Have you ever heard a child say? “I want to grow up and work for someone else, and make their dreams come true.”
People usually gravitate to careers that are exciting, that are noble or rewarding. It all depends on what you want.
I remember when I was a child, most of my peers wanted to be an astronaut or a firefighter: they want to be James Bond or a policeman. I wanted to be rich. I had plans that I would be a millionaire by the time I was thirty. When I turned thirty, I was very disappointed.
I can remember when I was in my late twenties and thirties thinking, “If I do that, it will take too much time.”
Riding in this morning to my “Brick and Mortar” I was thinking about this subject, and going through my daily list of personal disappointments: There are things that I wanted to do, and time passed anyway.
I recently watched the movie “My Old Lady” with Kevin Klein. The movie was listed as a romantic comedy, but it was more of a drama (which, for this post, really doesn’t matter). The best line in the movie comes from Mathilda Girard, played by Maggie Smith, where she says, “You have life!”
I am 46 years old, and she is right: I have life!
We need to remember that faint hearted people never make history. Joan of Arc could have said, “I’m just a girl.” William Wallace could have said, “I’m nobody.” Where would we be if Paul Revere didn’t do his midnight ride? The point is these people didn’t say “Oh well, I can’t.” My wife use to tell my kids “Can’t never did do anything.”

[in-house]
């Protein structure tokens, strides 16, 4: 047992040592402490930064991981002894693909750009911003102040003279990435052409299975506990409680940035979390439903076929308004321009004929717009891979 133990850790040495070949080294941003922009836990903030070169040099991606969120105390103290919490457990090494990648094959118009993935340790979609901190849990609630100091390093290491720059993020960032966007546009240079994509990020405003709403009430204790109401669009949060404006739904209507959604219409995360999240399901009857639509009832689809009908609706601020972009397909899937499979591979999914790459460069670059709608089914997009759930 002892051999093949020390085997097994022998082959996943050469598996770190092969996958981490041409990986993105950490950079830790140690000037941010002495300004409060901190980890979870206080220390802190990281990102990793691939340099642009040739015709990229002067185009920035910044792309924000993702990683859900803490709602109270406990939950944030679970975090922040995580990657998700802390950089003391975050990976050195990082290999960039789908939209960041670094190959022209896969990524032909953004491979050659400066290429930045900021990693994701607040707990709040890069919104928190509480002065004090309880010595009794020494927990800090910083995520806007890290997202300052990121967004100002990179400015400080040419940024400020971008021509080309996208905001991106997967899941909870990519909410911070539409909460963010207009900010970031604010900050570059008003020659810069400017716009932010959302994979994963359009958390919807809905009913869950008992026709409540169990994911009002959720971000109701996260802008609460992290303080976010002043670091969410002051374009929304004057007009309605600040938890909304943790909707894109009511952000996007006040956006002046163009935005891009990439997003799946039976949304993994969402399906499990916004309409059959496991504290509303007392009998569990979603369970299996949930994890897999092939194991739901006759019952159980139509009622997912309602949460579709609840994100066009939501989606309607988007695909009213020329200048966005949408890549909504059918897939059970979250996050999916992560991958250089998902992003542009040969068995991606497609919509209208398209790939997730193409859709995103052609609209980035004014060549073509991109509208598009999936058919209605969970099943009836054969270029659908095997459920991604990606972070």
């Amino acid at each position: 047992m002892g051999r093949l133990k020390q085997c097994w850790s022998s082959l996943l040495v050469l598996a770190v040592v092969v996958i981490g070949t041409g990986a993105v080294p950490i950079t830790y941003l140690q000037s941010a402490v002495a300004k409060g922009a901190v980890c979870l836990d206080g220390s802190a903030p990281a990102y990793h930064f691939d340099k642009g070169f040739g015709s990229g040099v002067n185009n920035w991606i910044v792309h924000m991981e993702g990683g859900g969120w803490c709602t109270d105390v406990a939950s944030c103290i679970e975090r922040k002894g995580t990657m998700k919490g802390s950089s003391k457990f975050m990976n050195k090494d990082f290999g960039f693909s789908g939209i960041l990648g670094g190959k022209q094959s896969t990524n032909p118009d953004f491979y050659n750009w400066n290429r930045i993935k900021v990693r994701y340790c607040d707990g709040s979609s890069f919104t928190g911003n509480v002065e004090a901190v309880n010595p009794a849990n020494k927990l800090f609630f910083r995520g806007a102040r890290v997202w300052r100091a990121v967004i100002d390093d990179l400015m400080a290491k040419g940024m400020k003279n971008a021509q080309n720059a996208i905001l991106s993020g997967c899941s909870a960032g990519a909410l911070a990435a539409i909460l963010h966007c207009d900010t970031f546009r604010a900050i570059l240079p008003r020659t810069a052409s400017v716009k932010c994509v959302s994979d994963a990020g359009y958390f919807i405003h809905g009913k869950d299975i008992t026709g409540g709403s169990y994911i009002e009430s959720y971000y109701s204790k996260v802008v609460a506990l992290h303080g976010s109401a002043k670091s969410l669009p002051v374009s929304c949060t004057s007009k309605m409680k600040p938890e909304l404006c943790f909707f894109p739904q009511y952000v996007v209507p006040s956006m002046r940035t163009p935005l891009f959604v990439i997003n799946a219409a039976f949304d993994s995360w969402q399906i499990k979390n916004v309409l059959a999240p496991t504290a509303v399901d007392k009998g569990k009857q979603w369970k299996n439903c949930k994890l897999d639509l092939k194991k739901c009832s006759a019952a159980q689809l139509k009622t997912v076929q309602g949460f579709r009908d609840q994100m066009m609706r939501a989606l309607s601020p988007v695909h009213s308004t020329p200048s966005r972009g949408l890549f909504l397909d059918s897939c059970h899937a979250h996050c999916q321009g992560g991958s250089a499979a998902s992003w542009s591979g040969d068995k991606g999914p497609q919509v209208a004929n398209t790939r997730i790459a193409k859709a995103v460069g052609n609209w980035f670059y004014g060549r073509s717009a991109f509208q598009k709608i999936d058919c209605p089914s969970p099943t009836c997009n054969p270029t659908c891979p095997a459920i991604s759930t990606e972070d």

Deciding not to let another opportunity pass us by, should be our daily mantra. How many opportunities pass us by every single day? How many of us go thru our daily grind, with our heads down, focused on just one small part of the “Big Picture,” without stepping back and looking at the whole picture.
I heard a phrase “Seeing the situation from 35,000 feet,” Which means you seeing everything at once. This is something we need to do sometimes. Now seeing things from that far, and “The whole picture” all the time will diminish your ability to focus on specific areas. What I propose is see the big picture, but focus on what is important - when it’s important.
My focus is to be a writer.
When I worked at a print shop in Arizona, there was an author that would come in to copy off his transcripts. I told him one day, “I always wanted to be a writer.”
He told me, “You either are a writer or you aren’t a writer, you cannot ‘want to be’ a writer.” I decided right there I was a writer. However, I always felt I never was good enough. So I have never poured myself into it. I have had many false starts, but it has never been a true focus: Until now.
So the best thing I can tell you is: get out there. If you aren’t good enough, then keep working till you are. Nobody is born with knowledge of how to do something, they have to learn it, and then practice it over and over and over again.
If you are a writer (and I assume you are since you are reading this), make it a habit to write every day. I write at my “Brick and Mortar” between calls. I write in the morning and at night; I write in the bathroom and at lunch.
I guess the whole reason for this post is to remind you, it is never too late to do something you want to do. As for me, I am looking for freelance writing jobs, I still have my “Brick and Mortar” but I am still looking, and one day - no matter how old I am - I will find that job.